"I thought both of them were good actually," Webster said. "We've got to start knocking those down. When the game's on the line that's what wins you games."

Big Rob Loe also produced a solid night's work for the Tall Blacks, finishing with 11 points (4/7FG, 3/4 3pt) and six rebounds (all off the offensive glass) as his pick-and-pop ability forced the Turks to bench NBA centre Omer Asik for the entire second half.

The Turks did a great job limiting Penney to just nine points on three-of-11 shooting, while Isaac Fotu (eight points, four boards), Tai Webster (seven points, five rebounds, two assists), Mika Vukona (a game-high eight rebounds) and Casey Frank (five points, three boards and one superb block at the end of the third quarter) all chipped in at various times.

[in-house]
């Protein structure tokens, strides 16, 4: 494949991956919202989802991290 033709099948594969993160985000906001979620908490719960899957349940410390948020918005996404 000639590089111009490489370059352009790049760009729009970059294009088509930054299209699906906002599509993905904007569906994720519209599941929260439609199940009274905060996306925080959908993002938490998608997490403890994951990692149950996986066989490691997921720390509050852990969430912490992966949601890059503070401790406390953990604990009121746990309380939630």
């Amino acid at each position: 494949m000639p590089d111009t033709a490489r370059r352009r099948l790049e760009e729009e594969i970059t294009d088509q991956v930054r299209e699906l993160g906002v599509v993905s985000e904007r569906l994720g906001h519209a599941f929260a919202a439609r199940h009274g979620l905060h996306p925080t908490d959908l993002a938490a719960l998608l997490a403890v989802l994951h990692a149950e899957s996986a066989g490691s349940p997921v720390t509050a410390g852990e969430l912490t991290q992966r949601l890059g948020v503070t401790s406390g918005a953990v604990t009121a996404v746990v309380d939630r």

Tom Abercrombie looked a little shy of his best at the offensive end, but did snaffle seven rebounds as the New Zealanders thrashed the sizeable Turks 47-31 in the battle of the boards.

But in the end it was a massive opportunity lost to secure a huge upset against the 2010 tournament runners-up. After leading 38-28 at the half and 56-52 heading into the final period, the New Zealanders looked in an unassailable position before their offence completely dried up. Freeze-dried, if you listened to a clearly disappointed Vucinic afterwards.

Earlier, the Dominican Republic were beaten 72-62 by the Ukraine. The Caribbean nation paid the price for a slow start to the third quarter, allowing the Europeans to go on a 14-0 run after being locked at 27-27 apiece at the major break.

Ukraine point guard Pooh Jeter, who led his team with 16 points, said it had been a  case of his team eventually finding its feet after halftime. "Both teams in the beginning were a little nervous, a little too excited. But in the second half we started getting in the groove and making our shots," he said.

Turkey 76 (Oguz Savas 16, Emir Preldzic 14, Baris Hersek 11) Tall Blacks 73 (Corey Webster 22, Rob Loe). 1Q: 8-17, HT: 28-38, 3Q: 52-56

Marc Hinton travelled to Spain with the assistance of Basketball New Zealand.